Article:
Below, the road to Lamu. It’s an all-day trip from Mombasa northward along the coast. By the afternoon the road worsens, traffic thins, and you see more monkeys than cars. There are checkpoints and road blocks because it has been under Somali bandit attack—as the bird flies, Somalia is less than 100km away—and all buses have an armed guard on them. The trees and shrubs grow into the road, making the neglect feel like you are coming to an end, and you are. The road empties into the Indian Ocean in Mokowe where a short boat finally takes you into the Lamu Archipelago. Lamu!
Lamu is a predominantly Muslim town. It feels like I am back in Syria sometimes as I see lots of women in black robes, showing only their eyes. The first couple of times I heard the Arab greeting, I was roused:
“‘Salaam aleikum’, you say? Oh, what’s this? You want to go Arabic with me now, do you? I was two months in the Middle East not that long ago, Habibi. Don’t make me dust off my Arabic! I’ll do it, you know! Hold me back! HOLD ME BACK!!”
I’m already limbering up for wild arm gesticulations and clearing my throat for exaggerated gutteral sounds. Feeling good in Lamu!
Even in remote Lamu, English soccer has a big following. I asked a man with a Chelsea shirt where I could watch a match and he laid out the three main places (that charge between 30 and 50 shillings—US 40-60 cents—depending on the demand for the match), warning me to reserve early if I wanted a seat. Reserve? Really? He assured me it was so and there are even seat numbers! In little Lamu! British soccer’s popularity wasn’t much different in Ethiopia. (Motherwell vs. Aberdeen at 8am, anybody?) It’s mind-blowing.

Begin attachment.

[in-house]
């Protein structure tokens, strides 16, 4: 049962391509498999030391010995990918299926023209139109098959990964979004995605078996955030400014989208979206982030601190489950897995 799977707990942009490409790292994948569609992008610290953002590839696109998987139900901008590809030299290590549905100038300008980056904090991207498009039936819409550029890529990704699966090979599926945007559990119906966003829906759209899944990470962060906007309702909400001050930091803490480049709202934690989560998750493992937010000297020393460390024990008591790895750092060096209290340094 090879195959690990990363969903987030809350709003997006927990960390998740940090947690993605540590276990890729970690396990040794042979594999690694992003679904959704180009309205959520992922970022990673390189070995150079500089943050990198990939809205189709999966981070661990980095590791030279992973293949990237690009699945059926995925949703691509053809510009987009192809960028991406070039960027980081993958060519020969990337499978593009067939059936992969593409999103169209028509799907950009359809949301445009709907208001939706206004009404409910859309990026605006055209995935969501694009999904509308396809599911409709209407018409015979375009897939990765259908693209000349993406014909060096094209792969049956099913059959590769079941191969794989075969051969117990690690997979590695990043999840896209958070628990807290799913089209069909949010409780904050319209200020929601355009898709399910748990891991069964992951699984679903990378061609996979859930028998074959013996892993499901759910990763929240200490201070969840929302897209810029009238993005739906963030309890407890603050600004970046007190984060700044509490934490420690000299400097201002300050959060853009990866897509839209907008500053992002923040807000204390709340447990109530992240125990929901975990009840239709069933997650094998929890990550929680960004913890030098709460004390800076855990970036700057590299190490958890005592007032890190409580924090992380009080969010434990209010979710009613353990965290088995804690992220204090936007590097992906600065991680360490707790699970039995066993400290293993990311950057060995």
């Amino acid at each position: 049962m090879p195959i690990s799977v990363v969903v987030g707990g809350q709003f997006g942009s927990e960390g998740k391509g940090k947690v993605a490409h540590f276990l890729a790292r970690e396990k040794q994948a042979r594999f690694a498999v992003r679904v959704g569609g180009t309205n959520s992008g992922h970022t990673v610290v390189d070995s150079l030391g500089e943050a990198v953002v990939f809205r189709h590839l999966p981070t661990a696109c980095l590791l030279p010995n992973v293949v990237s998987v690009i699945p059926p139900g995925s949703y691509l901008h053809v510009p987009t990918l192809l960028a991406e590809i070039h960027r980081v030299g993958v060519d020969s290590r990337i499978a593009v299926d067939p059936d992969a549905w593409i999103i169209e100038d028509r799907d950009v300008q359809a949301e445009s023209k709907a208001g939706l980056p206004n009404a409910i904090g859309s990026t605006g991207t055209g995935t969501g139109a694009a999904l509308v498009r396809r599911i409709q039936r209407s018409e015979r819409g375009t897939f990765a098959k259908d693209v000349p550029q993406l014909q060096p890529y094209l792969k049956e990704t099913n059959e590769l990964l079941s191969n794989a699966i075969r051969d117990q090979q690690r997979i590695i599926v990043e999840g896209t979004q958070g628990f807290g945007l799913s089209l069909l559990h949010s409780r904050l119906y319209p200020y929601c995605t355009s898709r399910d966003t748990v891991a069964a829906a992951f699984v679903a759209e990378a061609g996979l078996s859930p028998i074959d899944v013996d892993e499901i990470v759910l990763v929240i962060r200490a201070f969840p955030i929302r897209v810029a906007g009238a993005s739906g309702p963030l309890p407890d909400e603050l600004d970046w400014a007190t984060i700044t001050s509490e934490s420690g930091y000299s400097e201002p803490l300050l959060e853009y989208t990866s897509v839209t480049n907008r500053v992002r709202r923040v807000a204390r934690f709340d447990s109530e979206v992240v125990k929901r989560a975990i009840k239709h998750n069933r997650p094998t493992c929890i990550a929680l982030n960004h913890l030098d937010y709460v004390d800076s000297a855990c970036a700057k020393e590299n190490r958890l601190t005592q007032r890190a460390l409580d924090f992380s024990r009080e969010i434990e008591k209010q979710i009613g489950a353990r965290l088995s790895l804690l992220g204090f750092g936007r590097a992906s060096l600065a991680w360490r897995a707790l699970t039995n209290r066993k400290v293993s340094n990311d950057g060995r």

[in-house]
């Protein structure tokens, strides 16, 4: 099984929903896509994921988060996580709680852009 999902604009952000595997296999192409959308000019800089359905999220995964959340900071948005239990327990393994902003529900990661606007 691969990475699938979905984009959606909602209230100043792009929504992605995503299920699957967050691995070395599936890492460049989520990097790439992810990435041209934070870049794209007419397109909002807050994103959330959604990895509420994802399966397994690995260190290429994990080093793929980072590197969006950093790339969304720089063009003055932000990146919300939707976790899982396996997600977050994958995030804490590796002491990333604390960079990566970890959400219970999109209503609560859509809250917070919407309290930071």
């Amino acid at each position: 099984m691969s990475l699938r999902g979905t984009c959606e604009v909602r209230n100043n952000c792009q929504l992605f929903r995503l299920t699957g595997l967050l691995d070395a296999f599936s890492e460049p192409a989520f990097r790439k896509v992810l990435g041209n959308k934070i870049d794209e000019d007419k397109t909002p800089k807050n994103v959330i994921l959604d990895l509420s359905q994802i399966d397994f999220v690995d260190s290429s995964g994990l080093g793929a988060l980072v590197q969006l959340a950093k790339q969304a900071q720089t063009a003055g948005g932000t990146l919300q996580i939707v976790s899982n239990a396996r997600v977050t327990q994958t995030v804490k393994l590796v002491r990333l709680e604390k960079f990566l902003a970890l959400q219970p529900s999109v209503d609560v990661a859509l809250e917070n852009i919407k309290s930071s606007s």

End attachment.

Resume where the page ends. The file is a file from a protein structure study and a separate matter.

I overheard the Osama bin Laden news on a radio at 6:30am in the home of someone next door to me. I never expected to hear Obama’s sober announcement coming from a Kenyan radio. I was surprised to later see news reports showing people celebrating in the streets in Washington as if something had concluded.
There was no overt local reaction that I could see. I spoke to three people about it as all of them wanted to know if it was true. They didn’t trust the radio. One young woman—I think she was young; I could only see her eyes because she was fully covered otherwise—working in a restaurant asked me if the news was true. I said I believed so and she didn’t look happy about it. I asked, “Is it good news or bad news?”
She said, “Bad news. He was Muslim.”
I said, “But if he was Muslim that killed many people?”
“He didn’t kill people,” she insisted, and then someone came to pay their bill, ending the conversation.